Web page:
The semiotic square is a tool used for the structural analysis of relationships, developed by linguist Algirdas Greimas. We’re going to relate four different concepts in three different ways.
First we want to rule out the incompatibilities. The diagonal lines represent a contradictory relationship. Easy and hard live on opposite ends of one spectrum, so you can’t use them both in one sitting. Likewise, for something to be both complex and simple is a contradiction.
Next, the squiggly horizontal lines represent a contrary relationship. These are kind of like cousins. They might have similar properties, but they’re on different spectra, so they can coexist. When the stars align, something can be both easy and simple.
Lastly, the vertical connections represent a complementary relationship. This is a sort of double-negative. Complex is the anti-anti-easy. Simple is the anti-anti-hard.
If you want to go even further, you can add examples to your connections. My favorite way to do this is to embed the semiotic square in a rhombus, and label the points of the rhombus with examples that correspond to the connection. I think about pedagogy when I look at mine. The ideal activities are complex but easy, like building elaborate structures out of prefabricated LEGO blocks. Conversely, drilling long division in bulk is hard but simple.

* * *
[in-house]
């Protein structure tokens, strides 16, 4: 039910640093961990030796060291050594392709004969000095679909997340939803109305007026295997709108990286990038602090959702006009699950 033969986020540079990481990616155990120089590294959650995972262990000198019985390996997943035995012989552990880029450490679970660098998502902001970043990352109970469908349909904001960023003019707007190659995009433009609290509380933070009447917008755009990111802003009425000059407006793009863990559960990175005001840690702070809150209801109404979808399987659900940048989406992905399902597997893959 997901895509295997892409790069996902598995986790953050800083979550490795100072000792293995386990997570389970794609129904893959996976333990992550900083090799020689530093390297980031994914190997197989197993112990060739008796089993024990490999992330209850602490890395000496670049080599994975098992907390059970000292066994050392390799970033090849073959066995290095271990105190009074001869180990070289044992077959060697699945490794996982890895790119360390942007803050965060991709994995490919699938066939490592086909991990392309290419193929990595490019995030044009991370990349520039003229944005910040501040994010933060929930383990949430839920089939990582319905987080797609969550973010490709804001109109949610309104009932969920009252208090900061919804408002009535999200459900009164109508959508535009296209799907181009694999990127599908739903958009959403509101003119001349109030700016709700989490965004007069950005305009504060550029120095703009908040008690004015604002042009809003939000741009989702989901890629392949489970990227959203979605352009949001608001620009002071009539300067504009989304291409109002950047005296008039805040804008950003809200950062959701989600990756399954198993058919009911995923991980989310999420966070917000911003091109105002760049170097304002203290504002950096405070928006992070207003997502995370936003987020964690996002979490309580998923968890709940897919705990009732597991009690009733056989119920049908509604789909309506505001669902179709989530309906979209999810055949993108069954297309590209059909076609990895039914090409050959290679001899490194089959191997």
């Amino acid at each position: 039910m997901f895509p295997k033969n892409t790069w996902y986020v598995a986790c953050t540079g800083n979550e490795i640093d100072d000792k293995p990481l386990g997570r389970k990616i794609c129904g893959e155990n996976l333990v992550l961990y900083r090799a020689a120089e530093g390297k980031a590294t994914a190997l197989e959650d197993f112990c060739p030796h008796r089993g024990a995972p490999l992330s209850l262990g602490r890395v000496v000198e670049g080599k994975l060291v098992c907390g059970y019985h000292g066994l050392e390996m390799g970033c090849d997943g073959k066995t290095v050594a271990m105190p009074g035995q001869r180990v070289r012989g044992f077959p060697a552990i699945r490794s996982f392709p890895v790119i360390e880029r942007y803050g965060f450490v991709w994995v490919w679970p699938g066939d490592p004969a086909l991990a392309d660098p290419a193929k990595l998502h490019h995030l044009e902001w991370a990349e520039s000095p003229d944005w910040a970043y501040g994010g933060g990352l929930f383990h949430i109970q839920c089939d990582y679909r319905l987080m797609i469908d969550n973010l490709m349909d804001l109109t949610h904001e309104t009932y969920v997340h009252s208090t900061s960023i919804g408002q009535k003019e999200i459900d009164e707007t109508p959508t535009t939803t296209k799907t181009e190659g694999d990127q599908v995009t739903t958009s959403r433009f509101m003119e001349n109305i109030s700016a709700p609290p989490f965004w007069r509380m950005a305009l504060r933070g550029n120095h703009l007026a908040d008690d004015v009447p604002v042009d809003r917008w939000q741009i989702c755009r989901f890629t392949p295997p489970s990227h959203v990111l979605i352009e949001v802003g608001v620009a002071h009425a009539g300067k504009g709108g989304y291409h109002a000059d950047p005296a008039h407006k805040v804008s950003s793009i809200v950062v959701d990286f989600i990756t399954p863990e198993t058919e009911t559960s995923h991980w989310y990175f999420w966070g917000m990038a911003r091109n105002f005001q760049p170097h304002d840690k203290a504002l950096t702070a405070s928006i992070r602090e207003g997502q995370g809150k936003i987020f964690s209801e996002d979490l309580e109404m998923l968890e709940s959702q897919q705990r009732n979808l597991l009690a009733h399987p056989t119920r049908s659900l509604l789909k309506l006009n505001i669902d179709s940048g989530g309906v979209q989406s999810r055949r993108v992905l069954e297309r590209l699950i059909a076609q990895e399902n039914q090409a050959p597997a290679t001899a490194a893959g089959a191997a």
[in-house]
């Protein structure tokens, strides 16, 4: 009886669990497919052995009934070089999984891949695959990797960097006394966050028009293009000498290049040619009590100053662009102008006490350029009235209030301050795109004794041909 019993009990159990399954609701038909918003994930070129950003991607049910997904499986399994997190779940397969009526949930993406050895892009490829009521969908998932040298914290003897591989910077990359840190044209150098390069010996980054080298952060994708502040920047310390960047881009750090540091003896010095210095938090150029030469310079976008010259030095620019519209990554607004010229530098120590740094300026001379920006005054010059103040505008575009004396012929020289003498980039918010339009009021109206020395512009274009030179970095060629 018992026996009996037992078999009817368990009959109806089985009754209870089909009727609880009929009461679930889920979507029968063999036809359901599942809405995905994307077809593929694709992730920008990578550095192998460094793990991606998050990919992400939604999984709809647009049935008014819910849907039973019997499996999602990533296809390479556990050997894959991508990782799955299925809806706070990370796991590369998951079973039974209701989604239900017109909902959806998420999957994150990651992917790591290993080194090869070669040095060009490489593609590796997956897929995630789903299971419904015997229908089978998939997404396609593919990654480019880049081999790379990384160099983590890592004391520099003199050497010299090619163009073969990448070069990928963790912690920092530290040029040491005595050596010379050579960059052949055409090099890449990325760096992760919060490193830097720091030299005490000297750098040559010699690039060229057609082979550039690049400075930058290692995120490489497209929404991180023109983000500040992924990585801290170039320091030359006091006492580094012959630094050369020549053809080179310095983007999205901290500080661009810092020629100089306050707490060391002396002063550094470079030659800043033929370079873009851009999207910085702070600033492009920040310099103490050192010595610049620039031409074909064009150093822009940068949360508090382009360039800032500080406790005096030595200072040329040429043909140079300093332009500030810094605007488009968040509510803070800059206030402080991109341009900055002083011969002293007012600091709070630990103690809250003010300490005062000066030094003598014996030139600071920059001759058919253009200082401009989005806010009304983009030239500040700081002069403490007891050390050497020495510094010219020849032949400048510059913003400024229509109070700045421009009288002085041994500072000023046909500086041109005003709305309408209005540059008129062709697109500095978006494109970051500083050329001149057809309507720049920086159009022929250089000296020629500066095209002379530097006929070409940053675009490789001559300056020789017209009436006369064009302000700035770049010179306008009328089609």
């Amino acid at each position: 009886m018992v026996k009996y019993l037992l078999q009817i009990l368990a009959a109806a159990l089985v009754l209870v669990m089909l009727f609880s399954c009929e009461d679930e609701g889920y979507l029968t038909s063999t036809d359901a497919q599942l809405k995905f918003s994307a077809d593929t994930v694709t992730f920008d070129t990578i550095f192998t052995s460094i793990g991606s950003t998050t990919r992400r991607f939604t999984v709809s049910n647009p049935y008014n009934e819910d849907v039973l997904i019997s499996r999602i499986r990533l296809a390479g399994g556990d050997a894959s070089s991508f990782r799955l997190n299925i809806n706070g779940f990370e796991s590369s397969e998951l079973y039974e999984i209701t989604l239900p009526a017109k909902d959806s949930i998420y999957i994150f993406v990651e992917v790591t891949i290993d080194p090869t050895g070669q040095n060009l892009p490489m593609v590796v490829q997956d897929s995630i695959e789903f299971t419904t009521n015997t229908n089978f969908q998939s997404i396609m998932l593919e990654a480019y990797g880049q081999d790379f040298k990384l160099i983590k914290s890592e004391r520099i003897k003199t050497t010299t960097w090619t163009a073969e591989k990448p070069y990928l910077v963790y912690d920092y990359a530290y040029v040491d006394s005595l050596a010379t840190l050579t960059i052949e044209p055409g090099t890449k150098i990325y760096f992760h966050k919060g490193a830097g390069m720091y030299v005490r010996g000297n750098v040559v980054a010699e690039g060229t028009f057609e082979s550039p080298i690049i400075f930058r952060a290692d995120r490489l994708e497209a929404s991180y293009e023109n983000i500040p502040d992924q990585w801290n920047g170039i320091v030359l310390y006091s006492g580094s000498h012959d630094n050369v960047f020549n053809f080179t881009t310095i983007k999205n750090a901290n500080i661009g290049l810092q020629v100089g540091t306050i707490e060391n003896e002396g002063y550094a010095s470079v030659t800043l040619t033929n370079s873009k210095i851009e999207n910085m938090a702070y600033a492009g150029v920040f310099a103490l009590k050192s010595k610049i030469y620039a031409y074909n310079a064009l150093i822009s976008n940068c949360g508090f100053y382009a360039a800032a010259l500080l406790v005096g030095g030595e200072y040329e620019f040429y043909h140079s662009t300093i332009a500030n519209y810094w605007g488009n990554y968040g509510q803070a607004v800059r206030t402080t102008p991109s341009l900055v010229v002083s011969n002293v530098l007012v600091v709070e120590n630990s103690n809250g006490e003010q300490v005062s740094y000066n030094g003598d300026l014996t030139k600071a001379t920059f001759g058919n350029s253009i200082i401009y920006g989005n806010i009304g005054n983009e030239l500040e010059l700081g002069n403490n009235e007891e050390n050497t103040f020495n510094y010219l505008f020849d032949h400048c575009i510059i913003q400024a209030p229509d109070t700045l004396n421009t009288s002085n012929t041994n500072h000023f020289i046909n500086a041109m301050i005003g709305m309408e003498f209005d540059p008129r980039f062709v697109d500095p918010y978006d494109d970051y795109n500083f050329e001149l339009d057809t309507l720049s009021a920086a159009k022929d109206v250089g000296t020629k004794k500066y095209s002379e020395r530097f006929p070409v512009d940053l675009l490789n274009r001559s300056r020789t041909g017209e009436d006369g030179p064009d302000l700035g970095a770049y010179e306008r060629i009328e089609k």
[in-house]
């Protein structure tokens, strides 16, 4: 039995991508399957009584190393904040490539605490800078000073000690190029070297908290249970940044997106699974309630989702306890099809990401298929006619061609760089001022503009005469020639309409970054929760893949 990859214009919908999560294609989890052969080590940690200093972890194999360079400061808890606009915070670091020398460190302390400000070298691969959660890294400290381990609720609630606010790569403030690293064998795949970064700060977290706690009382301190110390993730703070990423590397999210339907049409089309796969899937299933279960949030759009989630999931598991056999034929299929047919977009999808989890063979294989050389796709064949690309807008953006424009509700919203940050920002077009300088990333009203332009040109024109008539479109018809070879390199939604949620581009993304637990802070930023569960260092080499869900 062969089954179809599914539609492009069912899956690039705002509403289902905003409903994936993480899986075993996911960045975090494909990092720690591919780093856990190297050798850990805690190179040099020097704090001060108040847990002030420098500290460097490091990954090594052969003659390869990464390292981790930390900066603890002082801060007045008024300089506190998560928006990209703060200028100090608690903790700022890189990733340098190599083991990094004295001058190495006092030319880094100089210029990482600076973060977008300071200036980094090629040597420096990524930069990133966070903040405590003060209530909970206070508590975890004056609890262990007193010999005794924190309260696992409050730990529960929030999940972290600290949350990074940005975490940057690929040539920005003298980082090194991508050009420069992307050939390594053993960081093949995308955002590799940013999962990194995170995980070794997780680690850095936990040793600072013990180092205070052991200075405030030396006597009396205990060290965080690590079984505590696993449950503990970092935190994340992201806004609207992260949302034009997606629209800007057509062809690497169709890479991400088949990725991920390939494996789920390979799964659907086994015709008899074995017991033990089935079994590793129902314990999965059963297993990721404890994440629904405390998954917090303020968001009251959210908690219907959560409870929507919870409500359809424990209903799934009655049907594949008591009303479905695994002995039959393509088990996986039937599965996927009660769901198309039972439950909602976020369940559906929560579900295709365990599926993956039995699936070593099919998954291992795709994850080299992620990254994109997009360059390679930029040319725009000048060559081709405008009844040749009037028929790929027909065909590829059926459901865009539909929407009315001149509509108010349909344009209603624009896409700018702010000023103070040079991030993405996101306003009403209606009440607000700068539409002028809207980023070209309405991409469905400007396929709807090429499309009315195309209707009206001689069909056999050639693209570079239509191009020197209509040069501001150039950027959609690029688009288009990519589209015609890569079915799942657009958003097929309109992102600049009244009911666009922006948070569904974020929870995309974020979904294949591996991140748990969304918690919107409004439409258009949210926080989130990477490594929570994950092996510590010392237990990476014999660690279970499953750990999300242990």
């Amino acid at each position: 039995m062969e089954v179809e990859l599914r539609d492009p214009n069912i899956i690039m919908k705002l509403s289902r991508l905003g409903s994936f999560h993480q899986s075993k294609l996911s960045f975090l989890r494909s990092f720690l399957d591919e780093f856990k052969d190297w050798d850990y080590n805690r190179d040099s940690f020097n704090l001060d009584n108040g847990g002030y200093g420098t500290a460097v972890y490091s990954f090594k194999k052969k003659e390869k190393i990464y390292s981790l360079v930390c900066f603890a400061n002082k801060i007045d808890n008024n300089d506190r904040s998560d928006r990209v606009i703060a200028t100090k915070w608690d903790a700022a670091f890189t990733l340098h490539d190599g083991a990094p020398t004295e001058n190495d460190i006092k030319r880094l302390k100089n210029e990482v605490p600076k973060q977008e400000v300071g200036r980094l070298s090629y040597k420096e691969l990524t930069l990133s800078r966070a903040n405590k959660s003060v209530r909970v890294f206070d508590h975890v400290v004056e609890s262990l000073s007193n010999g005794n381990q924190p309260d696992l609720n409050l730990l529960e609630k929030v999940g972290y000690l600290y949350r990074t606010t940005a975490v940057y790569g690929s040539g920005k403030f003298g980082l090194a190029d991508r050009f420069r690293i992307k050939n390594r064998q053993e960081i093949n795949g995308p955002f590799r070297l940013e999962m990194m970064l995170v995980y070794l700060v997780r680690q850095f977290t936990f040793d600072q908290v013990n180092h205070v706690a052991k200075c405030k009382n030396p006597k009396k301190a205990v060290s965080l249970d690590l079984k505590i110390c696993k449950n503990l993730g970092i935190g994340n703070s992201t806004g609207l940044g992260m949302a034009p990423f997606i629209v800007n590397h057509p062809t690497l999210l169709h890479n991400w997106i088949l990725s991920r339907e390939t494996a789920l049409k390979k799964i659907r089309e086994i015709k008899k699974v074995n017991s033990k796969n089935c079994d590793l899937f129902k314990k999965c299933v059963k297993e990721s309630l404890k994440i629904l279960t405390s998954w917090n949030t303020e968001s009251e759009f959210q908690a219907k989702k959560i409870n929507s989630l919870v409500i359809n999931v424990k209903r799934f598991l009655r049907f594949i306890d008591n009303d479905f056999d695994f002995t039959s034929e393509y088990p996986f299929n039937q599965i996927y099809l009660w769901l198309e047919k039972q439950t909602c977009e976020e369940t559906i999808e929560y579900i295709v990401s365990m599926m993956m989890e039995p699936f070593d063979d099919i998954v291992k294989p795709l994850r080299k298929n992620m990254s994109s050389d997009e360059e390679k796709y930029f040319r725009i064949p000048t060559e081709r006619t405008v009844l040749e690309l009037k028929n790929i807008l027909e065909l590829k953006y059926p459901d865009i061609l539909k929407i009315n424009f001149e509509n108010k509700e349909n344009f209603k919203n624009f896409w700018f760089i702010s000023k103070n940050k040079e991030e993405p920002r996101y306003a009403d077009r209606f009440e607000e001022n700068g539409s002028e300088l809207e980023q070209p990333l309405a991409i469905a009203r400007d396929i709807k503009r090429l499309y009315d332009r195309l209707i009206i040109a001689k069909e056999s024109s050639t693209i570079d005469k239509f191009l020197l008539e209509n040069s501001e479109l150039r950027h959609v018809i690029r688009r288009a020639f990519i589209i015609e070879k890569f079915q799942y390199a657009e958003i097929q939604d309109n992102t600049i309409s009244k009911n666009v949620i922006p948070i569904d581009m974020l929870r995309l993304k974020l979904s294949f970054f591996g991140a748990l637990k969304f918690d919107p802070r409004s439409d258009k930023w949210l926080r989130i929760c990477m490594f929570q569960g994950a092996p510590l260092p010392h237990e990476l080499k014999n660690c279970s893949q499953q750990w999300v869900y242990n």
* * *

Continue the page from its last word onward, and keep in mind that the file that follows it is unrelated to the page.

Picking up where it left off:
I first came across the concept in Kim Stanley Robinson’s Red Mars. The diagram above is the very same one that appears in the book. Red Mars chronicles the history of the first one hundred colonists of the red planet, and their successors. One of the characters, a psychologist and an aspiring philosopher Michel Duval, is responsible for choosing the first hundred, and later for their well-being when he joins their ranks. Michel uses the semiotic square to classify the other Mars colonists, as an attempt to extrapolate from the traditional introvert-extrovert spectrum.
I loved it immediately for how human it is. Once you figure out the semiotic square, you’ll start seeing applications everywhere. If you make your own, share them in the comments. I’d love to see.